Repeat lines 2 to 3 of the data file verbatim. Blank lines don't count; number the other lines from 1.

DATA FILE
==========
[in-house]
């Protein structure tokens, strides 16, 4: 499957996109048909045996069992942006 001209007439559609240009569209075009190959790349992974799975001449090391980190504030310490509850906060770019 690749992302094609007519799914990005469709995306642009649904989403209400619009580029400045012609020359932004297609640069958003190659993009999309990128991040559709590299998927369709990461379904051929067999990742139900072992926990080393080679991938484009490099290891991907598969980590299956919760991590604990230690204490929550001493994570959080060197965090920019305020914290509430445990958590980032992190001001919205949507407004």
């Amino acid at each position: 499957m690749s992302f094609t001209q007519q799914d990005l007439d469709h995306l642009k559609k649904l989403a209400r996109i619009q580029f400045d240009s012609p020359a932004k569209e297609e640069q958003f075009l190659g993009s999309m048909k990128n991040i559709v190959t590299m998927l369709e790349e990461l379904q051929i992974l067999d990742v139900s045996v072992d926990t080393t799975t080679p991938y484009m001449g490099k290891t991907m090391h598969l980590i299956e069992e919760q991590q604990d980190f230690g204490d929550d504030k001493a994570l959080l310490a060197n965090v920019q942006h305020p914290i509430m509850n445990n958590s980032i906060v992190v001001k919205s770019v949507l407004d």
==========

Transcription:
């Protein structure tokens, strides 16, 4: 499957996109048909045996069992942006 001209007439559609240009569209075009190959790349992974799975001449090391980190504030310490509850906060770019 690749992302094609007519799914990005469709995306642009649904989403209400619009580029400045012609020359932004297609640069958003190659993009999309990128991040559709590299998927369709990461379904051929067999990742139900072992926990080393080679991938484009490099290891991907598969980590299956919760991590604990230690204490929550001493994570959080060197965090920019305020914290509430445990958590980032992190001001919205949507407004």
């Amino acid at each position: 499957m690749s992302f094609t001209q007519q799914d990005l007439d469709h995306l642009k559609k649904l989403a209400r996109i619009q580029f400045d240009s012609p020359a932004k569209e297609e640069q958003f075009l190659g993009s999309m048909k990128n991040i559709v190959t590299m998927l369709e790349e990461l379904q051929i992974l067999d990742v139900s045996v072992d926990t080393t799975t080679p991938y484009m001449g490099k290891t991907m090391h598969l980590i299956e069992e919760q991590q604990d980190f230690g204490d929550d504030k001493a994570l959080l310490a060197n965090v920019q942006h305020p914290i509430m509850n445990n958590s980032i906060v992190v001001k919205s770019v949507l407004d």